32. Research subjects are asked to judge whether or not a string of letters forms a word in English. The first string they receive is the word VIOLIN. On a subsequent list of words, results show that the subjects are substantially faster at answering "Yes" to the word PIANO than to the word TOILET or BASKET. What does this result exemplify?
A. Episodic memory
B. Mental set
D. Semantic priming*
68%, .36. This is a clear demonstration of semantic priming. Violin and piano belong to the same semantic category, musical instrument. Toilet and basket don't belong in that category (OK, you can probably play music on them, but let's not go there!). So, if processing violin facilitates the subsequent processing of piano, the priming effect is mediated by an aspect of meaning.
33. In much of human problem solving, like driving to an airport or making a medical diagnosis, each sub-goal is
A. a failed step toward the solution.
B. usually determined mainly by the original problem.
C. usually determined by both the original problem and by the eventual goal.*
D. usually determined mainly by the eventual goal.
78%, .13. Much of human problem-solving is means-end problem-solving. The Tower of Hanoi and Hobbits-Orcs problems, can be solved, essentially, by repeating the same step over and over again. But in other cases, the final goal can be replaced by a series of intermediate subgoals, achievement of each of which reduces the distance between the initial state and the final goal state. Get into the car; drive to I-80; drive to I-880; get off at Hegenburger; park the car. So, the subgoals are determined by both the original problem (the initial state) and the ultimate goal.
34. In deductive reasoning, the validity of a syllogism is determined by
A. the logical relationship between the premises and the conclusion.*
B. the plausibility of the conclusion.
C. whether or not the hypothesis tests well.
D. Both b and c.
57%, .27. This was a question about normative rationality, which is concerned only with the formal, logical relationship between the major and minor premises and the conclusion. Most who got this wrong chose D, but deductive reasoning isn't interested in the plausibility of conclusions, only the logic of the deduction; and it isn't really about hypothesis testing at all.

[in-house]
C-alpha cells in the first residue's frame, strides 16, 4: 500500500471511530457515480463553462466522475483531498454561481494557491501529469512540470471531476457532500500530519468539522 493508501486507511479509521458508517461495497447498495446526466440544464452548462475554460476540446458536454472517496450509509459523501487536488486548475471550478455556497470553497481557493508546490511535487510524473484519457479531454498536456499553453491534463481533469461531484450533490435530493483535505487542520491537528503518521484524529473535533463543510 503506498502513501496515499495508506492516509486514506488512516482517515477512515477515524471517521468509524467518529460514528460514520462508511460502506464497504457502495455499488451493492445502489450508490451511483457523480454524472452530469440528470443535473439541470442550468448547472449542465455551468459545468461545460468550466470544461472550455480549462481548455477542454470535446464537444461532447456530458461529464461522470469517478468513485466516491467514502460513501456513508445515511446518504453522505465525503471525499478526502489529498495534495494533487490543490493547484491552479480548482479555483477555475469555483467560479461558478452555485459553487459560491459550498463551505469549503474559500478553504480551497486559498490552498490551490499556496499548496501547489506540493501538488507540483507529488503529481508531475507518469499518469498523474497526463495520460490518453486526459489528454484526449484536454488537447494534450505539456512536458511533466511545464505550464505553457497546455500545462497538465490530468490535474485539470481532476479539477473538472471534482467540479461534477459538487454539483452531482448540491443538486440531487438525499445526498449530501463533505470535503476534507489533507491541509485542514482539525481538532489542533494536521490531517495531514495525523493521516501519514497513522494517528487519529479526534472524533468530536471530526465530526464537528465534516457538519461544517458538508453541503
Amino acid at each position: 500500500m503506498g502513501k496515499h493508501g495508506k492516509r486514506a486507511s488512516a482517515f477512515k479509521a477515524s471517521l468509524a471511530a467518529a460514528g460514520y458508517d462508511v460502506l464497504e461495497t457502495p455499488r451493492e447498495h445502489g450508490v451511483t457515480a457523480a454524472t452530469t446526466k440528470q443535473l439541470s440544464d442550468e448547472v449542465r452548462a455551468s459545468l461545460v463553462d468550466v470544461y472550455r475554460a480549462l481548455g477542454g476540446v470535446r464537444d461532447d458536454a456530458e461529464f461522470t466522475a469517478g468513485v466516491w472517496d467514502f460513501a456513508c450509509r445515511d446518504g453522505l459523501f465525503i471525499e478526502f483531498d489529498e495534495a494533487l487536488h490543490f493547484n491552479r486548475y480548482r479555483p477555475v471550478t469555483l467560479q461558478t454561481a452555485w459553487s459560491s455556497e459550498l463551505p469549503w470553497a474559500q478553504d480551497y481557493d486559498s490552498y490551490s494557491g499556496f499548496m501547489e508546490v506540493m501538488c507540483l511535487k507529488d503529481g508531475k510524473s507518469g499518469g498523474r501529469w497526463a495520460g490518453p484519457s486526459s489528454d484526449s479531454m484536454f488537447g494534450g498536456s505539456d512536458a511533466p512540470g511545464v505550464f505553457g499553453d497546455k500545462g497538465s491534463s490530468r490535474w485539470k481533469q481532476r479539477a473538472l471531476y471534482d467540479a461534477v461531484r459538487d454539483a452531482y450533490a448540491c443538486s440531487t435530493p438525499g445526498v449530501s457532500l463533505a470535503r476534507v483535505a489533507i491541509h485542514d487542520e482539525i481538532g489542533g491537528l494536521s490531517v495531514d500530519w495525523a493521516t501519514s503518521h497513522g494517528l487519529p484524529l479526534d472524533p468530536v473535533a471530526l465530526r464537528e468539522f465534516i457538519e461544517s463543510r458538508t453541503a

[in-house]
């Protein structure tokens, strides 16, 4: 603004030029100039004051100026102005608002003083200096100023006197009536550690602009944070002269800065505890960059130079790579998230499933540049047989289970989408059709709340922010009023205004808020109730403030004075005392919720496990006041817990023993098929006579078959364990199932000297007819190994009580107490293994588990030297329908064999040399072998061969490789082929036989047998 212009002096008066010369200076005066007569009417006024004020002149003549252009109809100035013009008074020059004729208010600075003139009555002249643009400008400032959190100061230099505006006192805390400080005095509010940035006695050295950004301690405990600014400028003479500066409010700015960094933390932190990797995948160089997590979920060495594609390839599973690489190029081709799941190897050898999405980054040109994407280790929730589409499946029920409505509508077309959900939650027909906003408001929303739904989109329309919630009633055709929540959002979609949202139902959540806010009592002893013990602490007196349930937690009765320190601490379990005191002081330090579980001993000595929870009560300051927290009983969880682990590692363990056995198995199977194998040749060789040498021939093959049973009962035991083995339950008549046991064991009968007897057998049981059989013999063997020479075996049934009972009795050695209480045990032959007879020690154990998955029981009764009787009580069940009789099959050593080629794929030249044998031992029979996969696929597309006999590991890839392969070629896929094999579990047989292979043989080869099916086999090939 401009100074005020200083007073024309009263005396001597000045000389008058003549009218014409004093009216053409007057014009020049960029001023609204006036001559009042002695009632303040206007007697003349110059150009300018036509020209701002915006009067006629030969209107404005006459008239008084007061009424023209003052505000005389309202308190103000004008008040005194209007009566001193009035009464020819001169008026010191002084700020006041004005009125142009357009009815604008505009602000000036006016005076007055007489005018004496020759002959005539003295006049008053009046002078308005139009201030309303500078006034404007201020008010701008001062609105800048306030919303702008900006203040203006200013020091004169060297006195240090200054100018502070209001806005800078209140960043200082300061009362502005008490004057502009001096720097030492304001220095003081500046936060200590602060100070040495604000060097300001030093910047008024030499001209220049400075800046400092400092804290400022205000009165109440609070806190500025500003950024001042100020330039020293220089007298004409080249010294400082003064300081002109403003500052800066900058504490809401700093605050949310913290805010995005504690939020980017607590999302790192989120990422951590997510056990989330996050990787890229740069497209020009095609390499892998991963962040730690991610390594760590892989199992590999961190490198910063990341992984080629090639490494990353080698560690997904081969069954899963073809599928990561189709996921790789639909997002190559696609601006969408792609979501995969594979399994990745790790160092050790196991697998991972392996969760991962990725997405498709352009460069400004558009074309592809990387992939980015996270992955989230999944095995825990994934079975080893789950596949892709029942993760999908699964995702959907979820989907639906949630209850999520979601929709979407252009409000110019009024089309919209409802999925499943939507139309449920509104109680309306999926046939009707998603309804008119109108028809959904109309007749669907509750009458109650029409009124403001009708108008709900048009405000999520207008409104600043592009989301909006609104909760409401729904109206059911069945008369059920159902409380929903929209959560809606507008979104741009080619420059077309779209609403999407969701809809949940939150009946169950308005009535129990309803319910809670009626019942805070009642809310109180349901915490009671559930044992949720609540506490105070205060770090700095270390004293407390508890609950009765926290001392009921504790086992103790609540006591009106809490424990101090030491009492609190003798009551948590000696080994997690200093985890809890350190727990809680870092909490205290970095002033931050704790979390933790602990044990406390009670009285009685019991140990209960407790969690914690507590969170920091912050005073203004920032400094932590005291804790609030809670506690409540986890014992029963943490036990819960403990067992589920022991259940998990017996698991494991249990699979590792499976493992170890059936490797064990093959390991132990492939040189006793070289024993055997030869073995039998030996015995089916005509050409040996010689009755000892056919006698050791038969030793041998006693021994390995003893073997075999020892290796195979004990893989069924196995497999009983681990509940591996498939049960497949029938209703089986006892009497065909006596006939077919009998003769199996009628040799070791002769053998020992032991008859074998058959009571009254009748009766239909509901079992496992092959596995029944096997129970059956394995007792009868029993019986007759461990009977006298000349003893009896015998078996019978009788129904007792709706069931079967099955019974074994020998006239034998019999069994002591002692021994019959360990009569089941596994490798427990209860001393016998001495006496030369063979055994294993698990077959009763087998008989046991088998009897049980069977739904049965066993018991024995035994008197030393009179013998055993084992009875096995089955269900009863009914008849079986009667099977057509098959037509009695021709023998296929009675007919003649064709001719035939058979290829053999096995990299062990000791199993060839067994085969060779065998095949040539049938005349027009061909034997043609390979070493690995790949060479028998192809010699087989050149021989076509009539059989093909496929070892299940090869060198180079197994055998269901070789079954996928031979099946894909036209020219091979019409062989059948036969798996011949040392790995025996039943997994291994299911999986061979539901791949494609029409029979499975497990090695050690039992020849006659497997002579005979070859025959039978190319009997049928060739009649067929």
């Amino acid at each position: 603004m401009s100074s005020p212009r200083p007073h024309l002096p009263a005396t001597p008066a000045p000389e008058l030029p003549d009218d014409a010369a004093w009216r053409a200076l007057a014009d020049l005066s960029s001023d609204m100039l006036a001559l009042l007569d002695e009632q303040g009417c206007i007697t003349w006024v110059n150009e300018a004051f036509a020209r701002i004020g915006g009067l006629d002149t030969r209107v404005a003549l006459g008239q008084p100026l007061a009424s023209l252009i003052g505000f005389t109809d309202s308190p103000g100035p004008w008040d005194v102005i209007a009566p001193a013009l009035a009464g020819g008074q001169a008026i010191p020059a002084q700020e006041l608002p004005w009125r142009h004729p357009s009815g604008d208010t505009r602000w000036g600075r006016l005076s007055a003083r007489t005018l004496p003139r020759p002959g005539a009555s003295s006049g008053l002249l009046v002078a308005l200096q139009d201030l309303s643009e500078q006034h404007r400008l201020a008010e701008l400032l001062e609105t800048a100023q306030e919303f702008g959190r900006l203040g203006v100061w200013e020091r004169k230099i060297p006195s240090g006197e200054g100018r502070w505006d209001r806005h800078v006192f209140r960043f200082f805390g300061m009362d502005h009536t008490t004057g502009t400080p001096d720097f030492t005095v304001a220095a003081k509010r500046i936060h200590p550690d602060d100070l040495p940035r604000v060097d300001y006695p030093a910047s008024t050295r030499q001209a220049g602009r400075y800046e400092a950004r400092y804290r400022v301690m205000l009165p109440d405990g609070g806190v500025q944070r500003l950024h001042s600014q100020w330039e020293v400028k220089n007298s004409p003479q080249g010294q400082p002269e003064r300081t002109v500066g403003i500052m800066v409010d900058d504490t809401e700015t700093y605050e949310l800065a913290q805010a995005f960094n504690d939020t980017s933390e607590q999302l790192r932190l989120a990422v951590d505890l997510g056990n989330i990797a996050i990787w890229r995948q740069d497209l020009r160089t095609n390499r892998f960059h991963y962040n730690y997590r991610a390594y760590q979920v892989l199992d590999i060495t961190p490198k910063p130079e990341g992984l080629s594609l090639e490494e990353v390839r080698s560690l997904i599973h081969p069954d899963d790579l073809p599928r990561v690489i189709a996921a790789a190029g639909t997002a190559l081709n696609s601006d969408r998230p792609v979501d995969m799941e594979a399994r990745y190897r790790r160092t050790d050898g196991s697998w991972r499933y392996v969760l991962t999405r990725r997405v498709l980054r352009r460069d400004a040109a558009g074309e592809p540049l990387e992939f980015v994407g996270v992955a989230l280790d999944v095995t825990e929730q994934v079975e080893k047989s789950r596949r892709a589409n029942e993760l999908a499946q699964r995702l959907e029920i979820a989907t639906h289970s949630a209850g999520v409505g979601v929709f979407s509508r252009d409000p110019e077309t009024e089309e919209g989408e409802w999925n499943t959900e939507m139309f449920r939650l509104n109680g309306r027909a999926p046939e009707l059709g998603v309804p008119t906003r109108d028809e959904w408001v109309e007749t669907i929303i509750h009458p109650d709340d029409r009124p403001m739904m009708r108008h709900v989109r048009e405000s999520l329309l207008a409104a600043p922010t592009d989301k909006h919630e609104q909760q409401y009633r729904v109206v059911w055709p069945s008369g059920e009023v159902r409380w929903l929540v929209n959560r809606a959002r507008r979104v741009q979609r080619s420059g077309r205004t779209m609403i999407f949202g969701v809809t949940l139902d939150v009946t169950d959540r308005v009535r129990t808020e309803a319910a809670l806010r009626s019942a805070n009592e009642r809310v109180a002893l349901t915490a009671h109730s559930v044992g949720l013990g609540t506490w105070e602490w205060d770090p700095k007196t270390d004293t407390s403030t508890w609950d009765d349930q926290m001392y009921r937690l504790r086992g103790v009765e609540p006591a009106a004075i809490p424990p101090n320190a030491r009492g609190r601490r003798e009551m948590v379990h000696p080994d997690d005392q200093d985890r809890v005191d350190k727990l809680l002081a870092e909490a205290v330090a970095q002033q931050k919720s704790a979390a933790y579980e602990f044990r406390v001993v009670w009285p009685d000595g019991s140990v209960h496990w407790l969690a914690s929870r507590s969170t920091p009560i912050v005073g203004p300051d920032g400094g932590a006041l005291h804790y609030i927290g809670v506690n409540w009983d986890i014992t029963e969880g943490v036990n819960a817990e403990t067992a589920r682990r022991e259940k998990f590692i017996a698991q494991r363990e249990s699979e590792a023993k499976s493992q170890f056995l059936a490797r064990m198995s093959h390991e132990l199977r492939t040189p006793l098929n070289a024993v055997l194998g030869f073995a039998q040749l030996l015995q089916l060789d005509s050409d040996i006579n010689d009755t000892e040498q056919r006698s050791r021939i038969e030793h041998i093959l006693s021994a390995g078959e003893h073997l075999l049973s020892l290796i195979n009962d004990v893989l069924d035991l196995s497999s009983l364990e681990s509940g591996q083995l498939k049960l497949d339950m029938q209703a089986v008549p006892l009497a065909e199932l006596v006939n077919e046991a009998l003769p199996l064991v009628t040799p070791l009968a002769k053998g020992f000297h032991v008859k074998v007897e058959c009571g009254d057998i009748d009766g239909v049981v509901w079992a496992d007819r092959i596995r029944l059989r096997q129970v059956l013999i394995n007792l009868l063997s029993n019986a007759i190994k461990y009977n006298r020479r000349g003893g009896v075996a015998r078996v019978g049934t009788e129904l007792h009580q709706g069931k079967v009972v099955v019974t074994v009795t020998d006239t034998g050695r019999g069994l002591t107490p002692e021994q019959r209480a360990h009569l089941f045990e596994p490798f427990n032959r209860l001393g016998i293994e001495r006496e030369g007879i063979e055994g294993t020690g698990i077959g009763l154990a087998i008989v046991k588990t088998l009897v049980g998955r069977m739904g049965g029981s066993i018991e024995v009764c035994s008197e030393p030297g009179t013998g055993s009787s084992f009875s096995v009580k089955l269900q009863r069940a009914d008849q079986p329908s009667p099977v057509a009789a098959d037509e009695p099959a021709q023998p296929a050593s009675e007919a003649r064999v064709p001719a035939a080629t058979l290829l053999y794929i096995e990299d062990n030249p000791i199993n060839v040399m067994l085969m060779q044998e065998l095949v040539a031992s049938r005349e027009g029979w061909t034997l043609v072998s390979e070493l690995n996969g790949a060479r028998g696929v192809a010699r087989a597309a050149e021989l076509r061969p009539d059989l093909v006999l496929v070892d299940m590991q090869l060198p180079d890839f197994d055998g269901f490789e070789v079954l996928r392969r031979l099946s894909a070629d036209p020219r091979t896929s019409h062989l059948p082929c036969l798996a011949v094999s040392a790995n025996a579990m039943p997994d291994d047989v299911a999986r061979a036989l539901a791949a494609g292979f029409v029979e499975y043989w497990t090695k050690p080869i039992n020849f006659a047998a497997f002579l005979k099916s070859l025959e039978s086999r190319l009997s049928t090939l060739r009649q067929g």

35. Last week, Mike heard about five separate airplane crashes on the news. Even though, overall, motorcycle accidents account for more accidents than plane crashes do, Mike decides to ride his motorcycle from Washington to Atlanta instead of flying. What is Mike's reasoning error based on?
A. The availability heuristic*
B. The representativeness heuristic
C. The simulation heuristic
D. The anchoring and adjustment heuristic
75%, .48. Repeated news about airplane crashes, five of them, certainly makes the information about airplane crashes more available in memory. A couple of students have made an argument for anchoring and adjustment, because the news anchors Mike's judgment about the comparative safety of airplane and motorcycle travel. But anchoring doesn't really work, because there's no later-arriving information that might correct the initial information. Mike hears about the first airplane crash; and then he hears about four more airplane crashes. There's no information that would call for any adjustment.
Of course, we could argue the point back and forth ad infinitum, and here's where the item analysis provides an objective way to resolve the dispute. If availability and anchoring were reasonable answers to the question, we'd expect (a) that a substantial portion of the class would choose one or the other of these options; and that those who did so would do relatively well on the rest of the test as well. In fact, 3/4 of the class chose availability, and the item-to-total correlation was very strong. Only 10% of the class chose anchoring, and the item-to-total correlation for that response was a negative -.22, meaning that those who chose D did somewhat worse on the exam as a whole than those who did not. So, the objective psychometrics confirm that A is correct, and D isn't.
36. Carl is the one person Craig has ever met from New Zealand. Carl strikes Craig as being quite friendly and funny. When asked what he would expect to find if he went to New Zealand, Craig says that he would expect the people to be quite friendly and funny. What might he have used to make this judgment?
A. The availability heuristic
B. The representativeness heuristic.*
C. The simulation heuristic
D. The anchoring and adjustment heuristic
85%, .26. Craig is assuming that all New Zealanders -- or, at least, the typical Kiwi (as they're called) is like Carl. That's a judgment based on (assumed) similarity, without paying attention to the actual distribution of funniness and friendliness within that group. That's representativeness -- a judgment based on similarity. Now, some students have argued that this could be an instance of availability; but availability occurs when a judgment is based on the ease of information retrieval, and the question said nothing about ease of retrieval. Similarly, some students have argued that this could of instance of anchoring; but in anchoring judgments are based on initial data returns, ignoring information that arrives later; and, again, the question said nothing about later impressions -- after all, Craig only knows one New Zealander, and that's Carl.